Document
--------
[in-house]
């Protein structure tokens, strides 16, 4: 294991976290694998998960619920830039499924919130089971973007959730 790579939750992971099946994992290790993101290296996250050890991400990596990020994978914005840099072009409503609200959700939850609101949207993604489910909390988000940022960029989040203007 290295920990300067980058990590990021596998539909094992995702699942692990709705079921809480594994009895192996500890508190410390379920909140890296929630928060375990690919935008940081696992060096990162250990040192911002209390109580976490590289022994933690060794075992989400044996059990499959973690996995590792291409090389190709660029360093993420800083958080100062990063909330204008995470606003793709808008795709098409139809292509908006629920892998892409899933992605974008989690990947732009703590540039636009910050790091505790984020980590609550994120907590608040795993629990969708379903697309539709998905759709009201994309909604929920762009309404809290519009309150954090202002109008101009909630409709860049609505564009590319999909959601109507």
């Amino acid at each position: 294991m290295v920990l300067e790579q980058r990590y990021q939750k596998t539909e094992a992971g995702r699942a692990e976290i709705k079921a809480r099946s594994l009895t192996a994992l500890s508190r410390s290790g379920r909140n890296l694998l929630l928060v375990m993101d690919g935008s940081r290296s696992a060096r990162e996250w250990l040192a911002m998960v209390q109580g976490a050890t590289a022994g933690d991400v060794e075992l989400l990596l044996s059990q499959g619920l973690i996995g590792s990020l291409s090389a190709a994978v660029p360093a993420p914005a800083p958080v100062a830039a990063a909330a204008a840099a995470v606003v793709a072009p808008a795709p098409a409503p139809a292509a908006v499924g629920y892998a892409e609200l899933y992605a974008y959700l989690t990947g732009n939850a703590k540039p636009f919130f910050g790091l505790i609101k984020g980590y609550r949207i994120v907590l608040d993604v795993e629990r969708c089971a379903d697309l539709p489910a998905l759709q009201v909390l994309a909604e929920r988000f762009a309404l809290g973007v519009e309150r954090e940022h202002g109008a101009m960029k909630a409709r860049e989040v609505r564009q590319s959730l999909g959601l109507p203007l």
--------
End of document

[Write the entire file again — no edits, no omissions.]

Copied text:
[in-house]
């Protein structure tokens, strides 16, 4: 294991976290694998998960619920830039499924919130089971973007959730 790579939750992971099946994992290790993101290296996250050890991400990596990020994978914005840099072009409503609200959700939850609101949207993604489910909390988000940022960029989040203007 290295920990300067980058990590990021596998539909094992995702699942692990709705079921809480594994009895192996500890508190410390379920909140890296929630928060375990690919935008940081696992060096990162250990040192911002209390109580976490590289022994933690060794075992989400044996059990499959973690996995590792291409090389190709660029360093993420800083958080100062990063909330204008995470606003793709808008795709098409139809292509908006629920892998892409899933992605974008989690990947732009703590540039636009910050790091505790984020980590609550994120907590608040795993629990969708379903697309539709998905759709009201994309909604929920762009309404809290519009309150954090202002109008101009909630409709860049609505564009590319999909959601109507």
């Amino acid at each position: 294991m290295v920990l300067e790579q980058r990590y990021q939750k596998t539909e094992a992971g995702r699942a692990e976290i709705k079921a809480r099946s594994l009895t192996a994992l500890s508190r410390s290790g379920r909140n890296l694998l929630l928060v375990m993101d690919g935008s940081r290296s696992a060096r990162e996250w250990l040192a911002m998960v209390q109580g976490a050890t590289a022994g933690d991400v060794e075992l989400l990596l044996s059990q499959g619920l973690i996995g590792s990020l291409s090389a190709a994978v660029p360093a993420p914005a800083p958080v100062a830039a990063a909330a204008a840099a995470v606003v793709a072009p808008a795709p098409a409503p139809a292509a908006v499924g629920y892998a892409e609200l899933y992605a974008y959700l989690t990947g732009n939850a703590k540039p636009f919130f910050g790091l505790i609101k984020g980590y609550r949207i994120v907590l608040d993604v795993e629990r969708c089971a379903d697309l539709p489910a998905l759709q009201v909390l994309a909604e929920r988000f762009a309404l809290g973007v519009e309150r954090e940022h202002g109008a101009m960029k909630a409709r860049e989040v609505r564009q590319s959730l999909g959601l109507p203007l």